Monday, July 28, 2014

‘You hurt yourself with plagiarism,’ says FILCOLS exec to Miriam College students

Students who plagiarize eventually stunt their own intellectual growth and they fail to develop good writing skills, Filipinas Copyright Licensing Society (FILCOLS) executive director Alvin J. Buenaventura said before first year students of Miriam College (MC) last July 21.

FILCOLS executive director Alvin J. Buenaventura introduces students to relevant websites.

Cut and paste is easy but it makes the mind lazy

Buenaventura, during his lecture “Copyright is a Human Right” at the MC’s Paz Adriano Little Theater in Quezon City, said due to the availability of online materials students resort to doing the shortcut to a writing assignment: cut and paste.

He said “cut and paste” is easy. But this easy practice, once ingrained, makes the mind lazy. It also fails to develop one’s writing skills as one relies only on the written output of others. The practice falls under plagiarism and violates intellectual honesty. “In the long run, you only hurt yourself with plagiarism,” he added.

The generally accepted definition of plagiarism is the deliberate use of another person’s work and then passing it off as one’s own work. The right thing to do is to properly acknowledge the source of the work by the use of quotation marks, footnotes, or bibliography.

Miriam College first year students laugh at Buenaventura's funny stories.

Copyright’s “M&M”

Buenaventura explained that copyright is a bundle of rights made up mainly of moral rights and material (or economic) rights. He calls them copyright’s “M&M.” Copyright is an “invention” of the law to protect authors and artists.

The first “M” or moral rights of the author is made up of the right of paternity (or maternity) and right of integrity. 

The right of paternity (or maternity) means the author alone can put his or her name on the work and claim the work as one’s own. The right of integrity means the author can allow or stop changes to the work. The material rights mean the author can earn from what s/he produced.

Due to the large number of students, they were divided into four batches. Each session lasted 2 hours.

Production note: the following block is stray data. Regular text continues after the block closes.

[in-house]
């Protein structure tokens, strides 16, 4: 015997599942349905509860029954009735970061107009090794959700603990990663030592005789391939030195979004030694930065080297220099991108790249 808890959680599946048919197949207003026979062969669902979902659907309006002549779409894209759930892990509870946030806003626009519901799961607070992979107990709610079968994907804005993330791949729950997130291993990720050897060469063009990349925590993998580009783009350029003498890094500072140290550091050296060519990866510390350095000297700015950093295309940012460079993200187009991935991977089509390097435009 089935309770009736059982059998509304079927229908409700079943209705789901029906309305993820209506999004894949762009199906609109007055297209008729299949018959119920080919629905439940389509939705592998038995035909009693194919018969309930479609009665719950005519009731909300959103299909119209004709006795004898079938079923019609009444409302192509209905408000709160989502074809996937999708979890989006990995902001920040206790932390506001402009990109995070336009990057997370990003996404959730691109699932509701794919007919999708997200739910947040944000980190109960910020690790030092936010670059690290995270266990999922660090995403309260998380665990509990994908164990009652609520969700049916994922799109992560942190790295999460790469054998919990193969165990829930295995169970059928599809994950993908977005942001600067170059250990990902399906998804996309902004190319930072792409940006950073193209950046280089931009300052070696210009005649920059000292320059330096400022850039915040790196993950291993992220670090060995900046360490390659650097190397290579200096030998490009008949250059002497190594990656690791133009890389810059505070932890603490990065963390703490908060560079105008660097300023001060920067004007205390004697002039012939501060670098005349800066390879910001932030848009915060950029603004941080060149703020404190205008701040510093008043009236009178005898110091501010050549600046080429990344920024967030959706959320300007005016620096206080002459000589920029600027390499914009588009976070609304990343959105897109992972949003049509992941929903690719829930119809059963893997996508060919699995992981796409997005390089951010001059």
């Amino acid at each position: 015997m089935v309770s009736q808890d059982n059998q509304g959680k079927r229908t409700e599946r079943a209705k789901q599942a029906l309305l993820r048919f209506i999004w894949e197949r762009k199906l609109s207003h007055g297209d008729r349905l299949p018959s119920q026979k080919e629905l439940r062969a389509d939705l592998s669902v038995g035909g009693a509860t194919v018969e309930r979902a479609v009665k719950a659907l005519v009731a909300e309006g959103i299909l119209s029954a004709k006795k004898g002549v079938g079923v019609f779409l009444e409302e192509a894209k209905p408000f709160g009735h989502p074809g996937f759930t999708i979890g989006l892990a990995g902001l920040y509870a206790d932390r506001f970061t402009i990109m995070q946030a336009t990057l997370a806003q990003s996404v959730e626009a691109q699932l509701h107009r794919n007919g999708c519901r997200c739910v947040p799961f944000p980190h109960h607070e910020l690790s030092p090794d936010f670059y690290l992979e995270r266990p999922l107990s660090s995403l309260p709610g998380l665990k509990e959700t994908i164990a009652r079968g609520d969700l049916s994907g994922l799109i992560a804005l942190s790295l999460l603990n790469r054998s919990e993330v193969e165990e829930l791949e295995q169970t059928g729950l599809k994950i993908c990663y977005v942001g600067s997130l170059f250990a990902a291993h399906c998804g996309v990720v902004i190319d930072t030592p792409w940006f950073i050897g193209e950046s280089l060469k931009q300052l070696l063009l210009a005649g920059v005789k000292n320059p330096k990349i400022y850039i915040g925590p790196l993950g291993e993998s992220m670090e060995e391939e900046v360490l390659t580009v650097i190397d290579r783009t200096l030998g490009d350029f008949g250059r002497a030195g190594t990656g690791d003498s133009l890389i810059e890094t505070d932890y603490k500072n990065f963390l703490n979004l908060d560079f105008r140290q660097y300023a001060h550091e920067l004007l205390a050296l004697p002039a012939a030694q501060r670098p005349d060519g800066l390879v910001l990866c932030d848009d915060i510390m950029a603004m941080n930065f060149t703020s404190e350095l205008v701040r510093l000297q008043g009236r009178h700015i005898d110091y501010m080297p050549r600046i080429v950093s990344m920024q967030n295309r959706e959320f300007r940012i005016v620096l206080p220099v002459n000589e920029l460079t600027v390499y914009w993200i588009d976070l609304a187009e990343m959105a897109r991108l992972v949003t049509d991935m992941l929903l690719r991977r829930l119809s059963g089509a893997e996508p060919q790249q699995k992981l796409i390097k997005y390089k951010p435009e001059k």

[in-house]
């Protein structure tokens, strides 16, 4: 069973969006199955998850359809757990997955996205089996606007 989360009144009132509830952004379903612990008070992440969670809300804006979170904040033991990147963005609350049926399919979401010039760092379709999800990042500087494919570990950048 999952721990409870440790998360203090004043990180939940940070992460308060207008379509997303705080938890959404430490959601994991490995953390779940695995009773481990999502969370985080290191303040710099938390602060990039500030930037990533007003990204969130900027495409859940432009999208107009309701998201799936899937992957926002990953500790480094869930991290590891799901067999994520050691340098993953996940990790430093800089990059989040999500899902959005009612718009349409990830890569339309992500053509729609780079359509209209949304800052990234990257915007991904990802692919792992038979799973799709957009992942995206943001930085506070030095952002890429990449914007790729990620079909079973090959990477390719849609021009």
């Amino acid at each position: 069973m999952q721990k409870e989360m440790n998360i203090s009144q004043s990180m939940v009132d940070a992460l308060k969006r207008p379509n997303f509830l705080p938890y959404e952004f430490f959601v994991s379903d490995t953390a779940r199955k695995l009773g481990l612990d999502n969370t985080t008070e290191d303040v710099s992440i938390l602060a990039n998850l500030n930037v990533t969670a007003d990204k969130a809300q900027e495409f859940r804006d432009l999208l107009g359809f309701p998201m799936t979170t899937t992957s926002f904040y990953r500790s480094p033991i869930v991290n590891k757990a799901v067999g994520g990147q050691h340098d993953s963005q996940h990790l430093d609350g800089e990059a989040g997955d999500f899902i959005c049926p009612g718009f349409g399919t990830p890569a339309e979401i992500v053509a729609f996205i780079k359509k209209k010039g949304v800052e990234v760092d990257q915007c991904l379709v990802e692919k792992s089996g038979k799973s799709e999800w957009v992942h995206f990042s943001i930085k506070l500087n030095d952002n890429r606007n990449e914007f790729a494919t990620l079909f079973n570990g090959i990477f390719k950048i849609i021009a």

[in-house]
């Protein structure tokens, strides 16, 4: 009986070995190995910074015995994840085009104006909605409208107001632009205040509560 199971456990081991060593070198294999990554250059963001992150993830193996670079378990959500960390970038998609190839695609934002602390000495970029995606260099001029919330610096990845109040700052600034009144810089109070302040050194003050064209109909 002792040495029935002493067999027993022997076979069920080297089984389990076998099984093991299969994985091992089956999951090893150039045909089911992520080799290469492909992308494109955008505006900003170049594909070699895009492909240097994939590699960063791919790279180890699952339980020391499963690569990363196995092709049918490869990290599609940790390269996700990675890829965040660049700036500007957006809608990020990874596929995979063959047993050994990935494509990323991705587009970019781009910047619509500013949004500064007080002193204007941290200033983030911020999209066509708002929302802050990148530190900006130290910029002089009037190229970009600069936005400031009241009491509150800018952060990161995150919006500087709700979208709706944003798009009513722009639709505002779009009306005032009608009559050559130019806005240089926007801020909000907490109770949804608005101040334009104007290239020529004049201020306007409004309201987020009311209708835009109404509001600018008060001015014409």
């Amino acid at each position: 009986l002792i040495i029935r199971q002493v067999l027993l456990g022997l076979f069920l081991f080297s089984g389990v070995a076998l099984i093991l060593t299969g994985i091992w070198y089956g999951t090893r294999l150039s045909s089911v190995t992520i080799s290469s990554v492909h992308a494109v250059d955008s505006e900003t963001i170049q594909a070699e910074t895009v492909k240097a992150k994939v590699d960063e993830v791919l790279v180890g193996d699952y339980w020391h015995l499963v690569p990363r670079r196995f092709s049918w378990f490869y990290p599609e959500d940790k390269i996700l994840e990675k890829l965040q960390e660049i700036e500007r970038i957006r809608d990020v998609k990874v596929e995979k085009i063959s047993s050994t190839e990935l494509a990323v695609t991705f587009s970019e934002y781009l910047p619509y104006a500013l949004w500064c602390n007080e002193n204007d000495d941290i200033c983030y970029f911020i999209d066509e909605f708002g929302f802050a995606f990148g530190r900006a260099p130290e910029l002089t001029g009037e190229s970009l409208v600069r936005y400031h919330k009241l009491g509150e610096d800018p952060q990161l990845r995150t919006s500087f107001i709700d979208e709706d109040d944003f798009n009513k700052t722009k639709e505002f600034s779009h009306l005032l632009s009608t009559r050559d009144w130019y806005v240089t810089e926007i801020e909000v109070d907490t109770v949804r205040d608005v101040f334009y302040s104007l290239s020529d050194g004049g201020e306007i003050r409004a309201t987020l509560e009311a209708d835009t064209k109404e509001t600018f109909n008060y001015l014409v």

Where copyright and plagiarism meets

A plagiarist who puts his or her own name on the work instead of the true author may be violating the right of paternity (or maternity) of the author.

The plagiarist may also violate the right of integrity of the author by paraphrasing the work to mask the stealing of the author’s original work or idea (especially for research works).

Where copyright and plagiarism part ways

The plagiarist does not violate the second “M” or material (or economic) rights of the author since s/he is not engaged in the mass reproduction or distribution of the copyright owner’s work. Under the material (or economic) rights, the other rights where the author can earn are through translation, transformation, public performance or exhibition, broadcasting or other ways to communicate the work to the public.

There were a number of students from other countries. The energetic girl with raised arm is a Fil-New Zealander.

A note on public domain plus plagiarism

Copyright lasts for the lifetime of the author plus 50 years. After this period, the work or works of the author goes to a law-created world called “public domain.” This means anyone can do whatever they want with works in the public domain without violating copyright. Works can be reproduced (photocopied or scanned), translated, transformed, performed or exhibited, broadcasted or communicated to the public.

The “public domain in the copyright world” is different from the “in the domain of the public in social networks.”

As explained above, public domain is the imaginary world where works with “expired” copyright are placed together with those which did not have copyright like works of government.

As for social networking sites, photos or videos one uploads or articles or literary works posted are publicly seen and may be shared. Works uploaded or posted are accessible to the public. The public can see, read, or hear these works using their gadgets.  But it does not mean that one can re-use these photos, videos, articles or literary works in a website or physically publish them without asking permission from the author. These works are protected by copyright. Copyright protection extends to works uploaded or posted online.

Again, copyright has an expiration date. One can only be guilty of infringement or violation within the duration of copyright (lifetime of the author plus 50 years). However, one can be charged with plagiarism if s/he got a paragraph from a work in the public domain without properly citing the source.

Student-emcee Jem Bordonada at the start of the lecture.

Are only students guilty of plagiarism?

Buenaventura clarified the mistaken notion that only students are guilty of plagiarism. Due to the ease of doing a “cut and paste” and the availability of online resources, many students engage in plagiarism.